It was a warm Chicago summer day when I first saw her angelic face and aura of innocence that drew me to her like a drug promising to make my life all right. I thought if I made her mine, she’d make me happy for life. Fall came. Innocence and charm left her face, replaced by a dissatisfied grimace.
“It’s all your fault,” she said, even though I tried my best to make her life a joy. Nothing I did brought a smile to her face until one day; I slapped a wandering look off her face. That brought a contented look and she thought by doing that, I treated her as a man should treat a woman. Though I slapped her from anguish and anger, I’m not the type to beat a woman for pleasure. If I wanted her to stand by me, I knew I’d have to slap her face every now and then.
I refused to be drawn into that silly game, and before I knew it, she left and took all the heat from my life. Knowing my only goal was to bring her warmth and joy, a heart of ice is what she had when she left me all alone in the middle of that Chicago winter, a cold, cold act.
My bed was as frozen as any cement sidewalk in Chicago on a January day. A frigid breeze blew away any warm dreams I may have had. How can it be that at a hundred degrees my sheets were covered with frost? She used her magic like a witch and turned my world Arctic cold.
“I’ve got to go.” She said those simple words and my body fluids turned into solid ice that refused to flow through any of my veins.
My only hope was that there’d be one warm night when she didn’t leave my bed. My smoldering desire, flowing like a river of hope would bring her back for one more day and she’d melt my frozen parts before she left my warm bed.
That didn’t happen, so I went to the pound and got a dog as big as a man to keep me warm at night. He was a stud that had attacked and almost killed his owner, so I gave him a fitting name, Killer. He’d eat anything I put out and if he got hungry, he’d eat the mailman if given a chance.
A long time went by before I heard a knock on my door in the middle of the night. If that’s her, I’ll tell her to get lost, I thought. I ripped open the door, prepared to yell, but when I saw her standing there my heart overrode my mind, and I let her in.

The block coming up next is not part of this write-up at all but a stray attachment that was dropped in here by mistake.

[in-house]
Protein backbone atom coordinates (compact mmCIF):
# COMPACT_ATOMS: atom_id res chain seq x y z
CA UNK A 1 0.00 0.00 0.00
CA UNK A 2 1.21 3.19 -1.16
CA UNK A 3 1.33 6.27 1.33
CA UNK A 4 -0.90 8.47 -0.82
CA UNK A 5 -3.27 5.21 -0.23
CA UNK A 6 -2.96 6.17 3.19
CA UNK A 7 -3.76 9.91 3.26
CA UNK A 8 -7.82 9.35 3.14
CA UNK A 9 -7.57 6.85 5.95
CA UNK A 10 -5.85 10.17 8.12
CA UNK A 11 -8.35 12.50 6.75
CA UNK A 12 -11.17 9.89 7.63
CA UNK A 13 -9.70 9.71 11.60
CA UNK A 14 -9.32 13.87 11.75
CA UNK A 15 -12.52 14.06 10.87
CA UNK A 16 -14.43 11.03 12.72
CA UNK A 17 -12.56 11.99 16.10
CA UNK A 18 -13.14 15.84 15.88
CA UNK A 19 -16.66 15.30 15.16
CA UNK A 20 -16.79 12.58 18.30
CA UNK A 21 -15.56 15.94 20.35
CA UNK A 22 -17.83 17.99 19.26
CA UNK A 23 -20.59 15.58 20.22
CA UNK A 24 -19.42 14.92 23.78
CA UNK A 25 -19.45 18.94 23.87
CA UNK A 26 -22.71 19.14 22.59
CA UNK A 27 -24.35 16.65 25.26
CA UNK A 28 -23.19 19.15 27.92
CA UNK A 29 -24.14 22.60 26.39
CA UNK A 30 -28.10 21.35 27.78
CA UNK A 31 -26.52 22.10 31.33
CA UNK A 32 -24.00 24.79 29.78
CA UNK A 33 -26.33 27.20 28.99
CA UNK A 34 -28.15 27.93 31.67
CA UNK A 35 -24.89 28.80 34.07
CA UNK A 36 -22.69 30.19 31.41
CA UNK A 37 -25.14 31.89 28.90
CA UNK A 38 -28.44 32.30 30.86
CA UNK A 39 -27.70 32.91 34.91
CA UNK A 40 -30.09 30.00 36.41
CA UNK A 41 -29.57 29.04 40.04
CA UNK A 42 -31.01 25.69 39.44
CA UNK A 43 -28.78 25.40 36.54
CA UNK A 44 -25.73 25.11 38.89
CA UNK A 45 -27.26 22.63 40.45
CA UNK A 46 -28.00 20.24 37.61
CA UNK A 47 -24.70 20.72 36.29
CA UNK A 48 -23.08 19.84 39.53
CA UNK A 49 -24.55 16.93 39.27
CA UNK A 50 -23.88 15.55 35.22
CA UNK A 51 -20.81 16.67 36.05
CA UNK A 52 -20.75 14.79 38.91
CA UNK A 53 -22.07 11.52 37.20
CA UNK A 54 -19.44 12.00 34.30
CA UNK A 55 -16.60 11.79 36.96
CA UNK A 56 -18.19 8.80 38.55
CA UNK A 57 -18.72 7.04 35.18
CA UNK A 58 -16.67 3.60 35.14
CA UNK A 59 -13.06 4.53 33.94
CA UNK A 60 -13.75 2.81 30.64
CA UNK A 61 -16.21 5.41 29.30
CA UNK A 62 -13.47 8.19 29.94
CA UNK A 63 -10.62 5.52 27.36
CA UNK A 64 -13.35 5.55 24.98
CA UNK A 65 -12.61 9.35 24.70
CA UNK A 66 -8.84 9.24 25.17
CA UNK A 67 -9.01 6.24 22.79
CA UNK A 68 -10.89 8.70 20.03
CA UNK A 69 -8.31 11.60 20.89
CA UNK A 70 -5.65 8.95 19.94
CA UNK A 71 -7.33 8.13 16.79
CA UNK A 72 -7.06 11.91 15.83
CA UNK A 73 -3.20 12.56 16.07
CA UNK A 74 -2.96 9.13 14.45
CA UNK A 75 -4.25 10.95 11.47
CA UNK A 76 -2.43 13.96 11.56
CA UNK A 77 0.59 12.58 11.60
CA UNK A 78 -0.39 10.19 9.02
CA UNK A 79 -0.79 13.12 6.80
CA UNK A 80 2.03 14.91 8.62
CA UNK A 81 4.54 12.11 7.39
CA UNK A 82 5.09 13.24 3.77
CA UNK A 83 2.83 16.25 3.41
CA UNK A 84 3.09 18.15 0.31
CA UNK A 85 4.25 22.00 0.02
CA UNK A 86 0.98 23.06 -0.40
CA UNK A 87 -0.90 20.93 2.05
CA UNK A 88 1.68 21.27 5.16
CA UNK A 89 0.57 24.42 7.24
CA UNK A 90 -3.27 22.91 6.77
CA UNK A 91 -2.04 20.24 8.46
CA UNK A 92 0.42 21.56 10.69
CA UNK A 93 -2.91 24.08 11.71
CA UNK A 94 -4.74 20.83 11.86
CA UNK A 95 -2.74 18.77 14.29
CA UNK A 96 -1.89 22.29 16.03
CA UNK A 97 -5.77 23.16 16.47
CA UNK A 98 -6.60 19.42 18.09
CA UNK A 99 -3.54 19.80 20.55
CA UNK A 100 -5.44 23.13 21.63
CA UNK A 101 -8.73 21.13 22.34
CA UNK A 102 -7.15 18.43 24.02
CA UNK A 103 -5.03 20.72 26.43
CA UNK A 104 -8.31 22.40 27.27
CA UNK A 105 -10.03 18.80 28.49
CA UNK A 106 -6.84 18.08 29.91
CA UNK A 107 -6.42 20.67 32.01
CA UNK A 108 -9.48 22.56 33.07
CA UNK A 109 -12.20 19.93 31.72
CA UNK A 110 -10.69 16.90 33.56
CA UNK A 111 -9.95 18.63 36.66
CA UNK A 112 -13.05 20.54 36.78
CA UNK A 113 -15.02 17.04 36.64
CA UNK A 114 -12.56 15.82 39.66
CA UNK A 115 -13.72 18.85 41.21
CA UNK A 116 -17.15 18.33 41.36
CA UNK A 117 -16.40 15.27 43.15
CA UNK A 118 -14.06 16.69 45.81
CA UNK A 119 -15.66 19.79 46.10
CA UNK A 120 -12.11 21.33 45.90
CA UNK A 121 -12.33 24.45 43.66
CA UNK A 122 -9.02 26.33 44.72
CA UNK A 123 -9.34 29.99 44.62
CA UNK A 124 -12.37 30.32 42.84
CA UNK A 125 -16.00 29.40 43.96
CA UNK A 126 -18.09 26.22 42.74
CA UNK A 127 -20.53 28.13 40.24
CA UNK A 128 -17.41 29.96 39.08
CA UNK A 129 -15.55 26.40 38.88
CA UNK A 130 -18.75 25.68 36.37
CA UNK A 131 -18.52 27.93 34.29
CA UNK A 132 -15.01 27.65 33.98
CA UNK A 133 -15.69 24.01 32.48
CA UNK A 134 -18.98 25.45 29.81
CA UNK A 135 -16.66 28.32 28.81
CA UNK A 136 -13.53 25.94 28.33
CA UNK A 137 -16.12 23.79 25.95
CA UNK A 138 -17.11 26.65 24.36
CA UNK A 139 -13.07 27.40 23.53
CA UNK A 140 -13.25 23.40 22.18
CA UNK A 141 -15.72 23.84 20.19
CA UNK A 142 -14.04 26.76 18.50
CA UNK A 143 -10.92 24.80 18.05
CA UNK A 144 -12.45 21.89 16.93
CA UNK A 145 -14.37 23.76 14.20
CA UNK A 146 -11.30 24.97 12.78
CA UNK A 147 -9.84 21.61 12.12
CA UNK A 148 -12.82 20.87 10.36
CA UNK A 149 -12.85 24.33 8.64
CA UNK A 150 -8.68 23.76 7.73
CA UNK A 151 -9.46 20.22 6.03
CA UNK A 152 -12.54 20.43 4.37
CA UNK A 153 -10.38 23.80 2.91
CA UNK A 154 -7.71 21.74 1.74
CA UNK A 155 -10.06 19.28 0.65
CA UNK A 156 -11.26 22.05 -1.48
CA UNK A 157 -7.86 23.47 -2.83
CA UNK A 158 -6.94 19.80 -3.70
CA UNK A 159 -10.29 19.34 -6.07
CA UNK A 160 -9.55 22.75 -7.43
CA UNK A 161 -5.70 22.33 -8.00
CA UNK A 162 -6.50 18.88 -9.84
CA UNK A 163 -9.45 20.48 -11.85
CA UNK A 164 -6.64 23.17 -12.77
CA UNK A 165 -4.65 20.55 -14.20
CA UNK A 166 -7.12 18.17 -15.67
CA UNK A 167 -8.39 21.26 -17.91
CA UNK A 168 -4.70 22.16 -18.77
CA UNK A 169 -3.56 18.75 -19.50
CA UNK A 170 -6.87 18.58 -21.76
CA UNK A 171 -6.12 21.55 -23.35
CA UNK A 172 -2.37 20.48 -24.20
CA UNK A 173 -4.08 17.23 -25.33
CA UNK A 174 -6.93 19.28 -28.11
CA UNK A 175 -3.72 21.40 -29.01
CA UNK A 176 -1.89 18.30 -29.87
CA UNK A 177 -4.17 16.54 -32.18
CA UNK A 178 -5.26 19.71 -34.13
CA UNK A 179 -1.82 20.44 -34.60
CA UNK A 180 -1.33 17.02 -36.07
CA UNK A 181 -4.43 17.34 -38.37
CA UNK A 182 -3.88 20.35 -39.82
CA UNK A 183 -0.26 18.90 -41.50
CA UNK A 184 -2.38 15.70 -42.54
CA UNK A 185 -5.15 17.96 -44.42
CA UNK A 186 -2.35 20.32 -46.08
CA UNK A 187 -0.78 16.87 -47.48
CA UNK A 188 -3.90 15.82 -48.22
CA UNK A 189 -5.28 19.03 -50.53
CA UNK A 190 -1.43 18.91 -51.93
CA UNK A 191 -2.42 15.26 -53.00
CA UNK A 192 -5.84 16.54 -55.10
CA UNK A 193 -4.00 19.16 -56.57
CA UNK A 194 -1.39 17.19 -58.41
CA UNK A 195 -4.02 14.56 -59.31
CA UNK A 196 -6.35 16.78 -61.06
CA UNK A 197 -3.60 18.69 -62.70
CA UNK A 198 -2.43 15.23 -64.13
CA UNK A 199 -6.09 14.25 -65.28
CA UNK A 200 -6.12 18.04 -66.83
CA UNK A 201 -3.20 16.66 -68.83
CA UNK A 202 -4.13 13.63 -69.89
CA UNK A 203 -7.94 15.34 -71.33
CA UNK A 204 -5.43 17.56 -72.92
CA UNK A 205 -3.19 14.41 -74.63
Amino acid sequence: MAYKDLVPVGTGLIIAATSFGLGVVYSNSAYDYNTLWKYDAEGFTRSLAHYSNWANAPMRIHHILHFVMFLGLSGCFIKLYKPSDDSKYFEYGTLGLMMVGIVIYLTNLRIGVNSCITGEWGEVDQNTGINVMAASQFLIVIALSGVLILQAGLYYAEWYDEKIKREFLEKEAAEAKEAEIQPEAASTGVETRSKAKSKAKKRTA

As soon as I did, she did her best to anger me. She didn’t succeed because I refused to let her drag me into her barbaric world.
I wondered as she sat on my couch swilling down beer and pills, what had happened to her angelic face and aura of innocence she had when I first met her.
Killer was scratching at the bedroom door where I had locked him up. He didn’t bark. That meant he was hungry and would eat ten pounds of meat.
“I’ve got to go to the store for some food. Don’t you dare open that door.” I pointed to the bedroom.
“Why? You hiding some bitch in their?”
“Actually, he’s a stud.”
“Hah, you’ve gone queer. I knew it all the time. You weren’t man enough to keep me in line, and now you’ve got a stud shaking your bedroom door.”
Her insults were getting to me, but I warned her once again, “Whatever you do, don’t open that door before I get back.”
“You worried your stud will want to screw me?”
“No, I’m worried he’ll want to eat you.”
Her face lit up at those words and I knew what she was thinking and wanted to laugh. I knew I had planted the seeds of curiosity before I left.
“Get me some beer and wine while you’re at the store,” the bitch demanded.
“Okay but don’t open that door.”
I almost laughed out loud because I knew whenever I told her don’t she did. My conscience was clear – I warned her three times not to open that door. I left and wondered how long it would take Killer to get his belly full.